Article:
Joyful screams–“Allahu Akbar!” “God is great!”–tears and hugs erupted in the streets and in homes across Egypt this morning as the 30-year reign of former president Hosni Mubarak at last came to an end.
Protests began on Jan. 25 and have continued for nearly three weeks. Following three devastating speeches to the contrary, Mubarak finally ceded power to the Egyptian military today.
Hours before Mubarak’s resignation was announced, The Root‘s Rebecca Walker interviewed renowned Egyptian feminist Nawal El Saadawi in her home in Cairo. As she rushed out to join the revolutionary masses, Saadawi said,
This revolution changed everything. In history, the millions win, that is democracy. Now the people in the street say no to Mubarak and then will form a temporary government, protected by the army. Then we have to protect the revolution from being aborted; that is the most important fight.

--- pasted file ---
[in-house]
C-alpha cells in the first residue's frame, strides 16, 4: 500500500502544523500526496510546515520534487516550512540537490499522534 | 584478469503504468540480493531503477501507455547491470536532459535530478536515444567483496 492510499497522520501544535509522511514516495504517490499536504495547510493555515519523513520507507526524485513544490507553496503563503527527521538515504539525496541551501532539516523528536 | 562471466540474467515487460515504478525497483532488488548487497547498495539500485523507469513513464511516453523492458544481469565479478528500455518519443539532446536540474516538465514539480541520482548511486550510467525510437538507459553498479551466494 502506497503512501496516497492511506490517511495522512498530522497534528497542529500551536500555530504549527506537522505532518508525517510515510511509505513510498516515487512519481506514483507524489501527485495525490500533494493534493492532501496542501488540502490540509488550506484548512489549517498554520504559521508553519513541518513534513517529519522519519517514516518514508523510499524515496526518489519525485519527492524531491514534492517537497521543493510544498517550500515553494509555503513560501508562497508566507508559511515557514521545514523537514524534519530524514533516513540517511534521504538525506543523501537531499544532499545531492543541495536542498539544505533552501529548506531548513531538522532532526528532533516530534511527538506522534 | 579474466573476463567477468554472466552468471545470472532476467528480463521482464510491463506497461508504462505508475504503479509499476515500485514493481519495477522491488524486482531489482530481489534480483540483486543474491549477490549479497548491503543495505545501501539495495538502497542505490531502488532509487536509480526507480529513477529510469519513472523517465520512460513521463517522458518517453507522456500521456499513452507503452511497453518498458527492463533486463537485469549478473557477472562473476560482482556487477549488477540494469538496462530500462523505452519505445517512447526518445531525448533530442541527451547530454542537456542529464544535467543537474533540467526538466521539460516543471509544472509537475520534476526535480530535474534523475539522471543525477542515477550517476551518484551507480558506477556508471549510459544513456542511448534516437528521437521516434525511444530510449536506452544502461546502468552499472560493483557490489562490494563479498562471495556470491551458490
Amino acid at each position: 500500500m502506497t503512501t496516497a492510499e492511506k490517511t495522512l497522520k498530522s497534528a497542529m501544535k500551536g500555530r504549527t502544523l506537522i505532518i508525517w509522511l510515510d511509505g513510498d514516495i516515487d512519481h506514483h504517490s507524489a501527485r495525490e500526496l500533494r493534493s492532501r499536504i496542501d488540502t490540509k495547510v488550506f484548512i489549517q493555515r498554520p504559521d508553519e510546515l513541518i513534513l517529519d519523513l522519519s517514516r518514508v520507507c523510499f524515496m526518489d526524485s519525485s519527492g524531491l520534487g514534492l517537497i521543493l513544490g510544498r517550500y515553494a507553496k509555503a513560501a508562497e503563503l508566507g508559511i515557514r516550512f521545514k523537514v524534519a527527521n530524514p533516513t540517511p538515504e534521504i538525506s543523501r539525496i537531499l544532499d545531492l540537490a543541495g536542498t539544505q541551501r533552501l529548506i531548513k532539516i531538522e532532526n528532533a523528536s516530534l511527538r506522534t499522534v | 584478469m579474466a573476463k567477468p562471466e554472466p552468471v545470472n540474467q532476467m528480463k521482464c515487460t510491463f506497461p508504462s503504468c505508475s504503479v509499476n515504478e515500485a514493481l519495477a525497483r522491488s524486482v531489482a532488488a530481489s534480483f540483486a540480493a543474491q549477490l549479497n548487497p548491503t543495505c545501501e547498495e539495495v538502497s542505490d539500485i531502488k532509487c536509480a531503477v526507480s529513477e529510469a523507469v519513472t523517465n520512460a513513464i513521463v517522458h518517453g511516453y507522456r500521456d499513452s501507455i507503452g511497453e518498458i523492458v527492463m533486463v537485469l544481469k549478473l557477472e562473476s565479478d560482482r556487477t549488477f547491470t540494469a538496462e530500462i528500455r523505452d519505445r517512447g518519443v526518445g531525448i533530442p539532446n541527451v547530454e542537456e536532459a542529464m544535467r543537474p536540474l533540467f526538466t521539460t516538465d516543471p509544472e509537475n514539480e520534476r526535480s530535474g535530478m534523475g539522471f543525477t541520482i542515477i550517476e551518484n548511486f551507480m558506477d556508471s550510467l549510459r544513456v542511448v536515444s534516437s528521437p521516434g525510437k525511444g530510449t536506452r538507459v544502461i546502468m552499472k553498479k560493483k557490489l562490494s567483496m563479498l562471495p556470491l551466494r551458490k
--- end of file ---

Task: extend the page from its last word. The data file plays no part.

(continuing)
Women have played a visible and pivotal role in this revolution; they’ve been on the front lines of uprising in Egypt for the first time ever. For Rihab Assad, a Cairo resident, the sight of a woman holding a megaphone and leading protesters was stunning. “And all of these men just chanting after her, repeating what she said,” Assad told the Los Angeles Times. “To me, this was something entirely new.” For Egypt’s women, it is a new day–the power is in the hands of the Egyptian people, women and men alike.
It is Freedom Friday today in Egypt.